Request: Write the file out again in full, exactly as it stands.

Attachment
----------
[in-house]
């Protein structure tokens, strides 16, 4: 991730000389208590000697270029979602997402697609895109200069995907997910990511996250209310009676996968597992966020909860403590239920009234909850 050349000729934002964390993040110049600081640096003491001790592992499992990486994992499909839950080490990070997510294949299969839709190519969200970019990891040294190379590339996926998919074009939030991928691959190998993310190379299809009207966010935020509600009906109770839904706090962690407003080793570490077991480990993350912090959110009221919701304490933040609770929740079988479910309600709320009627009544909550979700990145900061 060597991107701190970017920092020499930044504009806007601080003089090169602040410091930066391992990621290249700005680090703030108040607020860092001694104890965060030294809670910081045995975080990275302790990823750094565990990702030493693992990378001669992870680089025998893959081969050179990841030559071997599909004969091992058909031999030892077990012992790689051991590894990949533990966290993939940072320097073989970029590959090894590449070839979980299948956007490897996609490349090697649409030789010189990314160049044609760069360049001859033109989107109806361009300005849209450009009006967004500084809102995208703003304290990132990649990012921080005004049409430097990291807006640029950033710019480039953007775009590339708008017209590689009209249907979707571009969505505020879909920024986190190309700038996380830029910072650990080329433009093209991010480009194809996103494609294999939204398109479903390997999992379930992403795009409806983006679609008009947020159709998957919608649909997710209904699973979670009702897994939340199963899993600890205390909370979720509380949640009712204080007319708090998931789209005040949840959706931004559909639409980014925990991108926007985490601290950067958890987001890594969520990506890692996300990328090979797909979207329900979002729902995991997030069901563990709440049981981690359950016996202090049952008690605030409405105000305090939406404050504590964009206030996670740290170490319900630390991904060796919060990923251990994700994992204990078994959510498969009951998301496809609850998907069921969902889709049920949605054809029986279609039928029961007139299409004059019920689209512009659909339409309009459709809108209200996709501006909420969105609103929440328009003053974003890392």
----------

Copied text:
[in-house]
């Protein structure tokens, strides 16, 4: 991730000389208590000697270029979602997402697609895109200069995907997910990511996250209310009676996968597992966020909860403590239920009234909850 050349000729934002964390993040110049600081640096003491001790592992499992990486994992499909839950080490990070997510294949299969839709190519969200970019990891040294190379590339996926998919074009939030991928691959190998993310190379299809009207966010935020509600009906109770839904706090962690407003080793570490077991480990993350912090959110009221919701304490933040609770929740079988479910309600709320009627009544909550979700990145900061 060597991107701190970017920092020499930044504009806007601080003089090169602040410091930066391992990621290249700005680090703030108040607020860092001694104890965060030294809670910081045995975080990275302790990823750094565990990702030493693992990378001669992870680089025998893959081969050179990841030559071997599909004969091992058909031999030892077990012992790689051991590894990949533990966290993939940072320097073989970029590959090894590449070839979980299948956007490897996609490349090697649409030789010189990314160049044609760069360049001859033109989107109806361009300005849209450009009006967004500084809102995208703003304290990132990649990012921080005004049409430097990291807006640029950033710019480039953007775009590339708008017209590689009209249907979707571009969505505020879909920024986190190309700038996380830029910072650990080329433009093209991010480009194809996103494609294999939204398109479903390997999992379930992403795009409806983006679609008009947020159709998957919608649909997710209904699973979670009702897994939340199963899993600890205390909370979720509380949640009712204080007319708090998931789209005040949840959706931004559909639409980014925990991108926007985490601290950067958890987001890594969520990506890692996300990328090979797909979207329900979002729902995991997030069901563990709440049981981690359950016996202090049952008690605030409405105000305090939406404050504590964009206030996670740290170490319900630390991904060796919060990923251990994700994992204990078994959510498969009951998301496809609850998907069921969902889709049920949605054809029986279609039928029961007139299409004059019920689209512009659909339409309009459709809108209200996709501006909420969105609103929440328009003053974003890392």